A real estate agent who sold an apartment to a dog-owning buyer knowing the animals were banned has had his case overturned and an unsatisfactory finding against him quashed.
The Real Estate Agents Disciplinary Tribunal upheld an appeal by the agent whose name is suppressed, against last year's decision of a complaints assessment committee which found him guilty of unsatisfactory conduct.
The agent also sought suppression of his name and the name of the agency he worked for at the time and he won on those counts as well.
The tribunal said that in 2016, he was the agent who listed and sold a unit title property to a dog-owning buyer. She knew she needed approval from the body corporate to have her dog live with her at her new home and she asked the agent to clear that with the body corporate, the tribunal's decision said.
The buyer had a cavalier spaniel which did "not yap and would not be a nuisance", she told the agent. So the agent "communicated with the body corporate chairman and the [buyer] complainant by email" about the dog and her wish that it live in the apartment with her.
But the tribunal said that after she moved in, she was required to apply for approval to have the dog there but approval was not given by the body corporate so she re-housed her dog until she sold the property.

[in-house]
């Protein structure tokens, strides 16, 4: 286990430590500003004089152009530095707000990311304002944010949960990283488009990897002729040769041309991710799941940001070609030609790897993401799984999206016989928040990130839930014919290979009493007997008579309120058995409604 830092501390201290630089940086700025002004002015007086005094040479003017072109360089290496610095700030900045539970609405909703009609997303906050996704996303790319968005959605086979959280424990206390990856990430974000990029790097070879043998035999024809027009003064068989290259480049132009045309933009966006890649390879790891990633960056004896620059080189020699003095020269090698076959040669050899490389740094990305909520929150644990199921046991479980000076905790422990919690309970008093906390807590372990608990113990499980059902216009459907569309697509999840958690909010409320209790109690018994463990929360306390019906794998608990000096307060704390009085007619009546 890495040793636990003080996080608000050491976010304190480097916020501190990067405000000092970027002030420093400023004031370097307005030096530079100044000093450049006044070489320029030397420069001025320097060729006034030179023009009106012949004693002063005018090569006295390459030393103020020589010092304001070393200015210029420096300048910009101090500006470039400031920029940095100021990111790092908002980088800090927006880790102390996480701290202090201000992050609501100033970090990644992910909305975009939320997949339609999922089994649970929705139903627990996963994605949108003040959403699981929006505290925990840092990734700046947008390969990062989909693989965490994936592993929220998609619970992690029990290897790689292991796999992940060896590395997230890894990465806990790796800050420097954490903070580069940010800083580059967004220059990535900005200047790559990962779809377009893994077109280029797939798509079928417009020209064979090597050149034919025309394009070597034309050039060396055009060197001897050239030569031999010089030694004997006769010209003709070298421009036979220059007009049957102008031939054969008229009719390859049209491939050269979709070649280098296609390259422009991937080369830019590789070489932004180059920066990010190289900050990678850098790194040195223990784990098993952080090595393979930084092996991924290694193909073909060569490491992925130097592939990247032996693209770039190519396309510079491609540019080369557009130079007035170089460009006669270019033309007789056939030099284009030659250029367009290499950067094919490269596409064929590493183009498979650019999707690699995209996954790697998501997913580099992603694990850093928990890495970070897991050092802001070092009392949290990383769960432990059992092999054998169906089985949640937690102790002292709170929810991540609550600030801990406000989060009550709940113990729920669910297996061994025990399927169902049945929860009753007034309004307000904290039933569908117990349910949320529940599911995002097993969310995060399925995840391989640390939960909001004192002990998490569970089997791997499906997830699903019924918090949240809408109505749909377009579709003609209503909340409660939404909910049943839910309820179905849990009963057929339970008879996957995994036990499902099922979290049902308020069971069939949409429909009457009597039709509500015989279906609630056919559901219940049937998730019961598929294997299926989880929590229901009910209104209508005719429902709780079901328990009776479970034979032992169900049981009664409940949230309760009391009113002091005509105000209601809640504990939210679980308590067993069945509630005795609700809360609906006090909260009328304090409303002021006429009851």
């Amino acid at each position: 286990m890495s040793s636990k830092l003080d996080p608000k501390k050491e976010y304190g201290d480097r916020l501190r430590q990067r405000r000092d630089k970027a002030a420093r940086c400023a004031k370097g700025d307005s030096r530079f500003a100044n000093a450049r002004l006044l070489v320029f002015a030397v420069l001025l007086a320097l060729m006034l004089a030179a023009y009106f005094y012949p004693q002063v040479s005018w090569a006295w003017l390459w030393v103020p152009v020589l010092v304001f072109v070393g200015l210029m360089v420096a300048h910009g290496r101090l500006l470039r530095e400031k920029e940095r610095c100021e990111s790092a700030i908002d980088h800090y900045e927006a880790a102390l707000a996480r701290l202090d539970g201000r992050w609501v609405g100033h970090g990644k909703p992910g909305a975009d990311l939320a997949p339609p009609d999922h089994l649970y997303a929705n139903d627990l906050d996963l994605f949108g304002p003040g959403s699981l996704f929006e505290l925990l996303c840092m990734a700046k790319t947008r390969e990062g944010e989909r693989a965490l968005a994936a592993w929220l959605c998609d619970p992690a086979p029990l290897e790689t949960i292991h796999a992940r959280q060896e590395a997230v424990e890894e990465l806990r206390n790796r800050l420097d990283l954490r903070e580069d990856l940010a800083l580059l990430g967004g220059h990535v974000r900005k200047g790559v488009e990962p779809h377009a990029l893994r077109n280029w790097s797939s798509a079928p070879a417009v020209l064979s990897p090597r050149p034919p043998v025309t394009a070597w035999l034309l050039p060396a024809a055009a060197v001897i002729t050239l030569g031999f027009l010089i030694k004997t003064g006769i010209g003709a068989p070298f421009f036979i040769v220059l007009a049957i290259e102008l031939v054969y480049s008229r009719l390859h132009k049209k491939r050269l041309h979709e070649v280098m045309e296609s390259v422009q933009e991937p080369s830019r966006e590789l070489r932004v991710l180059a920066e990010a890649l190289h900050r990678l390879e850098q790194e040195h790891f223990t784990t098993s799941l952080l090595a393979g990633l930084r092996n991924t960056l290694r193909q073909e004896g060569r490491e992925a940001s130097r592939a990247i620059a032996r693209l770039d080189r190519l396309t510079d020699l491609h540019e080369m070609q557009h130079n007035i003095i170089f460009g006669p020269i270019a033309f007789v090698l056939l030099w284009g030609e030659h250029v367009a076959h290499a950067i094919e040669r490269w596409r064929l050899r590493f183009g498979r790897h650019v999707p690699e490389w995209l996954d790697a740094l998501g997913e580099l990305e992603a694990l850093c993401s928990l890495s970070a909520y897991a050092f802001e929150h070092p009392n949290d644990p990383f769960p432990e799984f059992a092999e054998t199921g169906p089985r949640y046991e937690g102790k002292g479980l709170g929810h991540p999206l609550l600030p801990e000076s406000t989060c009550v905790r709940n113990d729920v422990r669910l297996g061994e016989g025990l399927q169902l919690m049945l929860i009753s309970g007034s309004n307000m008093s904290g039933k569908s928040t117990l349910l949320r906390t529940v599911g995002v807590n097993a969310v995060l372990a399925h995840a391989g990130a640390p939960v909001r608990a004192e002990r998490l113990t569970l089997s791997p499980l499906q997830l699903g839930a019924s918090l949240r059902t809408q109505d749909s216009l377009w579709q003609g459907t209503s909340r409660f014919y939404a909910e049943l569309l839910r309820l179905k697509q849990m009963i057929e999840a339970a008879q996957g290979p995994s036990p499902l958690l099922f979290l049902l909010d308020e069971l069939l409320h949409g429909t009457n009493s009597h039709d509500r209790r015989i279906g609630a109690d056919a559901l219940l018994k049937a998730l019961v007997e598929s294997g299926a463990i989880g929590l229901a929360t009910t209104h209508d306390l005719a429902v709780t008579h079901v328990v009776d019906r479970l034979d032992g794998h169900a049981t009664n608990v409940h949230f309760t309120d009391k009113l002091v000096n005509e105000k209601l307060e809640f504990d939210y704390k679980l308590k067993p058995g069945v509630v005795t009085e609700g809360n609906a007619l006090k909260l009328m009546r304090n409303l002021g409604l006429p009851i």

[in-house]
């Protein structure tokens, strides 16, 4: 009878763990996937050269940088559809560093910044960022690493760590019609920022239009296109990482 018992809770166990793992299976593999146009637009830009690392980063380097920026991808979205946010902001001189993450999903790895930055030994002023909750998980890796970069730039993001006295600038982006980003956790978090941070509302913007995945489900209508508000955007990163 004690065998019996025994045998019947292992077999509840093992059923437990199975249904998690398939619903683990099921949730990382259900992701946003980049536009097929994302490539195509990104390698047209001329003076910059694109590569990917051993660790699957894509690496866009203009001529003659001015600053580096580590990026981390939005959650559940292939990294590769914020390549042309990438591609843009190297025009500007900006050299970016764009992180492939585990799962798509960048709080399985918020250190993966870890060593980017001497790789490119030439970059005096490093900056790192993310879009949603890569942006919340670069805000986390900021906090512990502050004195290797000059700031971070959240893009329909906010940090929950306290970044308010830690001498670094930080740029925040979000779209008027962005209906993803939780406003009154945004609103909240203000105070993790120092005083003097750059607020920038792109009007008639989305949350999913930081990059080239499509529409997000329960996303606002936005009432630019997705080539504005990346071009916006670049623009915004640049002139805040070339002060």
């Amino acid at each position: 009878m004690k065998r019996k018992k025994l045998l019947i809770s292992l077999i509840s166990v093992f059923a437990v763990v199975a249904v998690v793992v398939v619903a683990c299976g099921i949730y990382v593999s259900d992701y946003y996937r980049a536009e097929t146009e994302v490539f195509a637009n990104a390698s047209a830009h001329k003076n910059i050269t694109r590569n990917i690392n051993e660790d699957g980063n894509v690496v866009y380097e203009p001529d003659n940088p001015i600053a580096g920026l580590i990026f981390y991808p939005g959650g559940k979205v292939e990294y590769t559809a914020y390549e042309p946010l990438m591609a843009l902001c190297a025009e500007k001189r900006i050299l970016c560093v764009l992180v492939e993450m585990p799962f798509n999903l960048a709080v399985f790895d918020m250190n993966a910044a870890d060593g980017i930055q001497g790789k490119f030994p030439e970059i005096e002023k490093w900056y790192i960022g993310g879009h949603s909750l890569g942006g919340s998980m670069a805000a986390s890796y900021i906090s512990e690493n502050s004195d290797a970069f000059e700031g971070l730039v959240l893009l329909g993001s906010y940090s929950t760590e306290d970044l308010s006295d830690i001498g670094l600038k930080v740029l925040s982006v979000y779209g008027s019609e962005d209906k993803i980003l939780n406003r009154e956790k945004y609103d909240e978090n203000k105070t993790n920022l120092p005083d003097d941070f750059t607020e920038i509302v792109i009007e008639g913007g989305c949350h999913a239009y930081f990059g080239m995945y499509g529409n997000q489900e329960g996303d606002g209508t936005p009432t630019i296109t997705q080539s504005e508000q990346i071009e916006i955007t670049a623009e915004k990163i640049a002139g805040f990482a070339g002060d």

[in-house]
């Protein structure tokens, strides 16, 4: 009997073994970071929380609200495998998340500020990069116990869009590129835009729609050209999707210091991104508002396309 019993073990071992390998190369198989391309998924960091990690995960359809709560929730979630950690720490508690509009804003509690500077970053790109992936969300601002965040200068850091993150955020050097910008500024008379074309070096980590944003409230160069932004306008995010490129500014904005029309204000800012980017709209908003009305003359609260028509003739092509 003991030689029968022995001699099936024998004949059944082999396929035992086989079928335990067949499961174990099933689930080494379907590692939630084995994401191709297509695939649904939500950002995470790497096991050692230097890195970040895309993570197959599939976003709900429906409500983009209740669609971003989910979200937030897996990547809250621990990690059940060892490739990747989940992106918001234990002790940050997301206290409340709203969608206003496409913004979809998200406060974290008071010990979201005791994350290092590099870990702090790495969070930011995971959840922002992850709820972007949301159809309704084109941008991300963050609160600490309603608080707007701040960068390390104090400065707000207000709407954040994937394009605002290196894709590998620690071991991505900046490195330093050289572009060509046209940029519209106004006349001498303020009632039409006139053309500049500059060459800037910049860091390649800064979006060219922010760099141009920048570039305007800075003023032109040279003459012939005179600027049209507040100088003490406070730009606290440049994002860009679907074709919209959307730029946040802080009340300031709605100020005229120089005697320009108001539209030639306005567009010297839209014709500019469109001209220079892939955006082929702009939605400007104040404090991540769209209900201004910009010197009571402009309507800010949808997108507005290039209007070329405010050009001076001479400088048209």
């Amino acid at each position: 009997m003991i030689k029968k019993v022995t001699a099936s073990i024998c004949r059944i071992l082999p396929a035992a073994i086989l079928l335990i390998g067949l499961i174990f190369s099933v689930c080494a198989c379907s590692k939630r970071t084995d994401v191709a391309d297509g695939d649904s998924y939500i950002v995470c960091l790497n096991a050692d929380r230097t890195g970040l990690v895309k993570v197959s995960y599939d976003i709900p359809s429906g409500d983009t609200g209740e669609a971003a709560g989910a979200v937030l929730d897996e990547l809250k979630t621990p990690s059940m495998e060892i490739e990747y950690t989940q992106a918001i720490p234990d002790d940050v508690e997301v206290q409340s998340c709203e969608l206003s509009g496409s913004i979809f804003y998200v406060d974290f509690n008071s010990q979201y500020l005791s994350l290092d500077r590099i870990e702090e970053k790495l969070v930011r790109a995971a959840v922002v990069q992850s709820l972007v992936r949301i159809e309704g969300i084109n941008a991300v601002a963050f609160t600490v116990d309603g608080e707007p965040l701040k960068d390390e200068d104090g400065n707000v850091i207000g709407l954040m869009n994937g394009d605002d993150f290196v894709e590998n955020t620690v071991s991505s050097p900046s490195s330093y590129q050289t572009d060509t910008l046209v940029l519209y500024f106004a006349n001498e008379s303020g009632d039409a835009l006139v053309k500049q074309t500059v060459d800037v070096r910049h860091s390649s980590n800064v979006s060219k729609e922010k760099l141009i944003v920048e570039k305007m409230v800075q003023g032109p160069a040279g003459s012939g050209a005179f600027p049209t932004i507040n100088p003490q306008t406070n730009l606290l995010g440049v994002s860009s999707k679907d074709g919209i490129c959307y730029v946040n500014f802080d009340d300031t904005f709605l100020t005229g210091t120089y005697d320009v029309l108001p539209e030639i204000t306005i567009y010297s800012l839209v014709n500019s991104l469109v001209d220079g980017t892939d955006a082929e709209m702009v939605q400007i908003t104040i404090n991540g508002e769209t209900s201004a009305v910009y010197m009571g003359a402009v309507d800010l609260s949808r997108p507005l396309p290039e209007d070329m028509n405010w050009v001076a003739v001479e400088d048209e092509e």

She then complained to the Real Estate Agents Authority.
"In particular, she complained that he misled her in that, as a result of information given to her by him, she believed that she had approval to have her dog live with her at the property," the tribunal said.
She sought $5000 for the cost of the sale and $1500 in legal costs.
The complaints assessment committee decided for the buyer and against the agent.
"He [the agent] knew that having the dog live with her was important to her, he knew that a condition as to obtaining approval for the dog from the body corporate was required in her tender document, and he failed to assist her in having such a clause inserted in her tender," the tribunal noted.
However, the agent took the case to the tribunal and argued that he had disclosed the dog's presence in a series of emails and he had assisted the buyer.
The tribunal accepted submissions from the agent's lawyer, Costa Matsis, about the dog, particularly "that the licensee's email contained no false information, and contained sufficient information to make the complainant aware of the process".
The tribunal also accepted that there is no reasonable basis on which the complainant could have been misled by the omitted information into believing that she had the body corporate's approval to have her dog at the property.
The tribunal did not agree with the committee's decision: "We conclude that the committee erred in finding that the licensee had an obligation to assist, guide, or ensure that a clause was inserted into the tender document to make it conditional on approval being given for her dog."
The appeal saw the finding of unsatisfactory conduct and the associated penalty against the agent quashed.